By contrast, for the first Oxfordian, Thomas Looney, a preacher in a cranky, proto-fascist sect in Newcastle, the Shakespeare canon was the last great expression of medievalism. It articulated a laudably aristocratic world-view which, according to “Shakespeare” Identified (1920), no Stratford burgher could either have imagined or endorsed. Only a true feudalist could have done so, and since Palgrave’s Golden Treasury contained a poem by the 17th Earl of Oxford in the same (popular) stanzaic form as Shakespeare’s “Venus and Adonis”, the real author must have been Oxford. The fact that Oxford died in 1604, before the Gunpowder Plot that haunts Macbeth (1606) or the Bermudian shipwreck that informs The Tempest (1611), did not deter Looney, who thought The Tempest was a forgery and that executors posthumously released the other Jacobean plays in instalments, inserting topical details.
As for the question of why anyone should write the world’s greatest plays only to hush up the fact (never mind how they secured the collusion of most of London’s writers, actors, courtiers and printers, as well as all the people in Stratford who put up a monument comparing Shakespeare to Virgil), Baconians and Oxfordians alike have resorted to a very similar imaginary psychodrama. Such a wide-ranging conspiracy, they reason, could only have come from the top. Bacon/Oxford clearly wasn’t just the unacknowledged author of the Shakespeare canon; he was also either secretly married to Elizabeth I, or secretly her son, and he composed Hamlet as a coded protest on being denied the throne after her death. Obvious, really.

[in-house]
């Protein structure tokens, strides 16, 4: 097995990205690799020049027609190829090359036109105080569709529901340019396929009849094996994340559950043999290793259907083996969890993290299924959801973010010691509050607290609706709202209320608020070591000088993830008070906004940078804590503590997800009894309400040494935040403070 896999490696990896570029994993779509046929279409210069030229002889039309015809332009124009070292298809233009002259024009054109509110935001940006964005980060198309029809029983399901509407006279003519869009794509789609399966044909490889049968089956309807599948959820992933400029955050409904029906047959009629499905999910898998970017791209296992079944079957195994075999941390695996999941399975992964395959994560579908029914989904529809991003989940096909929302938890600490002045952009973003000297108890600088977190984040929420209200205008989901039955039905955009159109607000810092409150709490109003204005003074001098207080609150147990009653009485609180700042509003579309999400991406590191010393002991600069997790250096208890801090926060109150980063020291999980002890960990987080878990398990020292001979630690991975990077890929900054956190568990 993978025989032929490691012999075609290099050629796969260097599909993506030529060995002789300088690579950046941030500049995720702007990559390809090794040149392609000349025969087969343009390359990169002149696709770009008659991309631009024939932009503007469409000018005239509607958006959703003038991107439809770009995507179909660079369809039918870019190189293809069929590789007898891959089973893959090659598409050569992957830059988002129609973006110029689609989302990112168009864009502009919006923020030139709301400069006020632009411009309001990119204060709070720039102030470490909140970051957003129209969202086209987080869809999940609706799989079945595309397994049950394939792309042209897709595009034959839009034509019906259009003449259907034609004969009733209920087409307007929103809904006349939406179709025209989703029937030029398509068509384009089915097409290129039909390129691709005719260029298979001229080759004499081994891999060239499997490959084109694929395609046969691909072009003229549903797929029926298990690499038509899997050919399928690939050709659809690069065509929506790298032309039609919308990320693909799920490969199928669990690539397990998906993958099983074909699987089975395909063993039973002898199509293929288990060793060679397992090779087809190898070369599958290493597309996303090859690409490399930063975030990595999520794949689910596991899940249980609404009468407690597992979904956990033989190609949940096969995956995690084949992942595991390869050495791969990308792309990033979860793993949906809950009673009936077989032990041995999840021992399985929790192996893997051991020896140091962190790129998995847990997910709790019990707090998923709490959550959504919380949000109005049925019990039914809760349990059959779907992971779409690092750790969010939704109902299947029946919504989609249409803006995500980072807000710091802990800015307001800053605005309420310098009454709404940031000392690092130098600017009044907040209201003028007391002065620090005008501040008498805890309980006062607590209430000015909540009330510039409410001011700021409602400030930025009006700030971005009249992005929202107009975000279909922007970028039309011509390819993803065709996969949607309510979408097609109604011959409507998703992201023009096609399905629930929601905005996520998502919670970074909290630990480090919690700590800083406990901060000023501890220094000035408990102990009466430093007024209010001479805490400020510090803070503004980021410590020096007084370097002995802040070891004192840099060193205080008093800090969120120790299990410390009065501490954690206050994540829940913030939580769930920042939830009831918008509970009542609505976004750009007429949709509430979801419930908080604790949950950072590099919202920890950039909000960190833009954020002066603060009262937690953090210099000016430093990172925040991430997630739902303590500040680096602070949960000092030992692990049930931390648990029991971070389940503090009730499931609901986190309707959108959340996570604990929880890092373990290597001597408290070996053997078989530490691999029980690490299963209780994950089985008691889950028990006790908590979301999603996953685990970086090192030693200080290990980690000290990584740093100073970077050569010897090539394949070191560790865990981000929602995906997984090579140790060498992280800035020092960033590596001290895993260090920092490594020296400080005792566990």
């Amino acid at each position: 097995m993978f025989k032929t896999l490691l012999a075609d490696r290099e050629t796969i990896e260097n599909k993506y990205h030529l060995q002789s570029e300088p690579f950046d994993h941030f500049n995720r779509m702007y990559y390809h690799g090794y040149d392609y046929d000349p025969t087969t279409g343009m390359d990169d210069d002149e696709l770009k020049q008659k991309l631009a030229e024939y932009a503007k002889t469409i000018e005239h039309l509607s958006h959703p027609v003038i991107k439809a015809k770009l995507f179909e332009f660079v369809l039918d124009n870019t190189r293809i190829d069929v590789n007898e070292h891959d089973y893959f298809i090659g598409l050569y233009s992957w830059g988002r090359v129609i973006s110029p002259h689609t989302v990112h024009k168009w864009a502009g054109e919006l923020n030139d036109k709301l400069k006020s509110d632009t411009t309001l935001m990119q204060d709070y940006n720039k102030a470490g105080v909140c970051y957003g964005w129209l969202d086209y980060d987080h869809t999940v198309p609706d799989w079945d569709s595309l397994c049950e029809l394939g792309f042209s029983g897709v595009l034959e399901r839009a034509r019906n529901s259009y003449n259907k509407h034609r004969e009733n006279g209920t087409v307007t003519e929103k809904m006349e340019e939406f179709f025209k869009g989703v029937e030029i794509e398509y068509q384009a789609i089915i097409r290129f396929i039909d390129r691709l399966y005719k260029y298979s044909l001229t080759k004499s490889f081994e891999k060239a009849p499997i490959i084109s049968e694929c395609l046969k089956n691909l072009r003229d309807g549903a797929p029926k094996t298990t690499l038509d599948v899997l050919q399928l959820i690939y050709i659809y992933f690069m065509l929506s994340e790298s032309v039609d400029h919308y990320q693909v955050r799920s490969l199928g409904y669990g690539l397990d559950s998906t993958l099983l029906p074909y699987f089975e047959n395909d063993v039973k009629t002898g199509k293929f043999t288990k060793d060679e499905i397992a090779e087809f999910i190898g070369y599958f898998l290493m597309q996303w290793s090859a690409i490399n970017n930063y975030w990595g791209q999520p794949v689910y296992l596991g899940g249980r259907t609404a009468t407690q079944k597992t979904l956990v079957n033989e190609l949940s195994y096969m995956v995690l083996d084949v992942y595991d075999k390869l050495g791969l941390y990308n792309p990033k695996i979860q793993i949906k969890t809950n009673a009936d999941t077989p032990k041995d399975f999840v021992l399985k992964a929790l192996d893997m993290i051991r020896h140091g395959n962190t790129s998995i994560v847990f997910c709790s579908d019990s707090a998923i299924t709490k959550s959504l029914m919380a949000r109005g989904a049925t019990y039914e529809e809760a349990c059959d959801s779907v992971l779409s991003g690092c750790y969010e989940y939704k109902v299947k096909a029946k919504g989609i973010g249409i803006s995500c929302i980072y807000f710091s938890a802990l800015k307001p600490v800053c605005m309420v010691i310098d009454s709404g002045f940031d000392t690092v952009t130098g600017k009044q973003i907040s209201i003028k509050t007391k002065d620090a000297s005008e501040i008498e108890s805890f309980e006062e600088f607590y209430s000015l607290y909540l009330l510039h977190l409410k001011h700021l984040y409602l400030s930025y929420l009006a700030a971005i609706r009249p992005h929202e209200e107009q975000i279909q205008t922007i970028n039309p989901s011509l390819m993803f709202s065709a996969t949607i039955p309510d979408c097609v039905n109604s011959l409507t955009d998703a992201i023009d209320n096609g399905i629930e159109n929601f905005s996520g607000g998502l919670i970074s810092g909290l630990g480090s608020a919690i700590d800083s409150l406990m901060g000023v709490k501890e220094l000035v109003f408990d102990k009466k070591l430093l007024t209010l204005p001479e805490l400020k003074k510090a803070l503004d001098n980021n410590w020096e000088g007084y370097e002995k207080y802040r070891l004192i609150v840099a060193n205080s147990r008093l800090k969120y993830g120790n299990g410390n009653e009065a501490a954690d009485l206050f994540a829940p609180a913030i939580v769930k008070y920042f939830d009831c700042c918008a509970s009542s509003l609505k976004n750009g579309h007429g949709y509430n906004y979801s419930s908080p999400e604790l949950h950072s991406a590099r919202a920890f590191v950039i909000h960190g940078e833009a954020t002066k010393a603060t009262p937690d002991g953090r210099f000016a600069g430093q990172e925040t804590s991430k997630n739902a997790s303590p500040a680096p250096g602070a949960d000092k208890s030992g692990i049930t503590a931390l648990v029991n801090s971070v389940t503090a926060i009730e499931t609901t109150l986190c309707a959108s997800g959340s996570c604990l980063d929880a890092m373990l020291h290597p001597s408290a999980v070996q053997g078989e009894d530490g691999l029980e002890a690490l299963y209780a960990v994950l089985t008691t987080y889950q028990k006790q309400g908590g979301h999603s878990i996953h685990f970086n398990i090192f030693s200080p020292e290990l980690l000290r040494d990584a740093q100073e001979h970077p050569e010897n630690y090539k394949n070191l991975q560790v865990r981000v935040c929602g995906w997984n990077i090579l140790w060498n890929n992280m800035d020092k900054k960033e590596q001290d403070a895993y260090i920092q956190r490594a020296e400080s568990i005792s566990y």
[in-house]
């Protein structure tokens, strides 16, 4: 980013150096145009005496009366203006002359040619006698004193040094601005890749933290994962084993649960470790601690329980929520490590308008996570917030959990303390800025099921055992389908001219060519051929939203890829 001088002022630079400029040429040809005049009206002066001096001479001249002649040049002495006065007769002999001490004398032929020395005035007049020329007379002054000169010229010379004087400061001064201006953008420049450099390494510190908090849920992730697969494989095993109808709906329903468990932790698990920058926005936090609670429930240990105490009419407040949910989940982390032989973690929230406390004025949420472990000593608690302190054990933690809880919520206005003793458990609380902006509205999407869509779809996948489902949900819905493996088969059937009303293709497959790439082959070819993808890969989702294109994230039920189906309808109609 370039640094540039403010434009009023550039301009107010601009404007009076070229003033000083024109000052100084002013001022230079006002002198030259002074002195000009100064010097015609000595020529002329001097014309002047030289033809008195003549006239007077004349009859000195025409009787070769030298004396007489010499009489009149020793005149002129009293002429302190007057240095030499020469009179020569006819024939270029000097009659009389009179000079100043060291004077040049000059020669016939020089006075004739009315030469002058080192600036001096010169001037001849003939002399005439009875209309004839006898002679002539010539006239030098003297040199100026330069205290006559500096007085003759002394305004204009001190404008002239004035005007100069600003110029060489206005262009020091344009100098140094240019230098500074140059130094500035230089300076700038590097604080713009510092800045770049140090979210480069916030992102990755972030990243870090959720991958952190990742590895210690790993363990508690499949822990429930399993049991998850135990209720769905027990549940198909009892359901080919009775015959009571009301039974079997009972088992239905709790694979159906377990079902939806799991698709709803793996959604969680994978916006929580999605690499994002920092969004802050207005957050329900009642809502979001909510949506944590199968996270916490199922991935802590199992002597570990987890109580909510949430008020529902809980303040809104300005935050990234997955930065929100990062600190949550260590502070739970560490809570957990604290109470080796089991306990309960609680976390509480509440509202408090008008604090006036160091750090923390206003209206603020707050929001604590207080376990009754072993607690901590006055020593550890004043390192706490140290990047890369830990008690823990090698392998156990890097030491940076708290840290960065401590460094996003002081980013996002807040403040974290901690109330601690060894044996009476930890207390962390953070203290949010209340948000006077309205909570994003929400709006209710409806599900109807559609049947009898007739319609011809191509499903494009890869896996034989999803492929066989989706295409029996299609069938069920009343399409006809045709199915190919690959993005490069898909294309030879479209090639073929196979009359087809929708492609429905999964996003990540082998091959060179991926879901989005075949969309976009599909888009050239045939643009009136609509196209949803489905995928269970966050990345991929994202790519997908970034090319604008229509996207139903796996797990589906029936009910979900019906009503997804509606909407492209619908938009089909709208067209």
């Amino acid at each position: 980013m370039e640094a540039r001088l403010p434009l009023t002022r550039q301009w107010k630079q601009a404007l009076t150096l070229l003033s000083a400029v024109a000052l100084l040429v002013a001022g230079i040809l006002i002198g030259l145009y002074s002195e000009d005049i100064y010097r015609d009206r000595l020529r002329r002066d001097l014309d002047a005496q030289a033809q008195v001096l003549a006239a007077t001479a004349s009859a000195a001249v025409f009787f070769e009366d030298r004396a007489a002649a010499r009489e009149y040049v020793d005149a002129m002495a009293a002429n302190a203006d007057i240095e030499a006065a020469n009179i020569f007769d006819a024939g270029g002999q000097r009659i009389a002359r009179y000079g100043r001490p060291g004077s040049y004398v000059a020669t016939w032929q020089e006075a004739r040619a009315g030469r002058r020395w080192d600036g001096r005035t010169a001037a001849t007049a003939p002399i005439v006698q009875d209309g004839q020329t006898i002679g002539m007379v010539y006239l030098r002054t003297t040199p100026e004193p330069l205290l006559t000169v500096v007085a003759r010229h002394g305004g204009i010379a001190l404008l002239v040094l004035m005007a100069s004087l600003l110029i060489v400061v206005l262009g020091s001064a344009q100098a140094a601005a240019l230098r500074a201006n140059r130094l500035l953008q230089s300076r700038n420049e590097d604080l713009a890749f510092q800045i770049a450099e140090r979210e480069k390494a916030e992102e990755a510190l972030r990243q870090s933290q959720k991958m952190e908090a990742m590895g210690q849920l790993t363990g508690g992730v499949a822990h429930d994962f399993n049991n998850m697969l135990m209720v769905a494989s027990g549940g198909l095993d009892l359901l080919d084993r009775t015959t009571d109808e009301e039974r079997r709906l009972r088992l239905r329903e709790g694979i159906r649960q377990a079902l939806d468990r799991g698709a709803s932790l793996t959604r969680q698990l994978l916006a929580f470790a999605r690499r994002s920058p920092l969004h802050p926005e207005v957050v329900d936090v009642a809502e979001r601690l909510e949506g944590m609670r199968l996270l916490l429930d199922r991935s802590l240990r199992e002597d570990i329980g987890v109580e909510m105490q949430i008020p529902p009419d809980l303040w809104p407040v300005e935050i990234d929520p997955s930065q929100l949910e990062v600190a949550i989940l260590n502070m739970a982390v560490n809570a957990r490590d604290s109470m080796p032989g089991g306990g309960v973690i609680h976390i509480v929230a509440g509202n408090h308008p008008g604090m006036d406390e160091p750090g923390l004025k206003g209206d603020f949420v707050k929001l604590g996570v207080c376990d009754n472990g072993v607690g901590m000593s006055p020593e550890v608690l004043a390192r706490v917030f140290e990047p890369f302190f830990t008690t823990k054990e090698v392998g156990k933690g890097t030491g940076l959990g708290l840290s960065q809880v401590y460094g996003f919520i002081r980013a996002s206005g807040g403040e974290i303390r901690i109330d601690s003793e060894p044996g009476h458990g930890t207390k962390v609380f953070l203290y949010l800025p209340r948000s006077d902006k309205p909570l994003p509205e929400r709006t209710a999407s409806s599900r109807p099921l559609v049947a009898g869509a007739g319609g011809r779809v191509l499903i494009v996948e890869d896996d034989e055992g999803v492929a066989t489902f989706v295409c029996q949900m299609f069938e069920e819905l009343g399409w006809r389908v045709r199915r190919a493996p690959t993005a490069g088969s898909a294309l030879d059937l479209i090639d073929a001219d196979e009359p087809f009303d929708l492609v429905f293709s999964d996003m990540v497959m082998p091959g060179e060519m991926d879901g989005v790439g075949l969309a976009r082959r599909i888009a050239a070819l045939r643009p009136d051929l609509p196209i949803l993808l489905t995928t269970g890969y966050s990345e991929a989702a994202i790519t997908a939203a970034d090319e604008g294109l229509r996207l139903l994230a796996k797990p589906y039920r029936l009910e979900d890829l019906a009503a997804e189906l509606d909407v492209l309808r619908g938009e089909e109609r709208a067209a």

In describing such theories, and explaining their appeal, Shapiro achieves superhuman feats of politeness. After dealing with the histories of Bardolatry, of Baconianism and of Oxfordianism, he finally turns back to the many traces of Shakespeare’s literary and theatrical career and the manifest impossibility of their having been produced as a front for someone else’s, still betraying little impatience with his opponents.
If anything, Shapiro is more annoyed with those orthodox Shakespeareans who share the heretics’ penchant for reading the plays as revelations about their author’s true character. A committed historicist, he thinks the authorship controversy has happened mainly because people have insisted on reading Elizabethan plays from anachronistically modern assumptions about the ubiquity of autobiography. Shakespeare, though, rather specialised in anachronism, and his plays and poems – simultaneously classical, medieval, post-modern, and everything in between – have a way of nurturing the fantasy lives of a great variety of readers, across all periods.
Shapiro is nearer the mark when he observes that each reader tends to imagine the author of these works in his or her own image. The really worrying thing about the authorship controversy is that it suggests that significant numbers of people secretly see themselves as unrecognised geniuses thinly concealed behind contemptibly bourgeois façades; world-shaping philosophers; aristocrats; rightful kings of England. Contested Will is a terrific read, but fully explaining the authorship controversy isn’t a job for a Shakespearean scholar: it’s a job for a pathologist.
Michael Dobson is Professor of Shakespeare Studies at Birkbeck College, University of London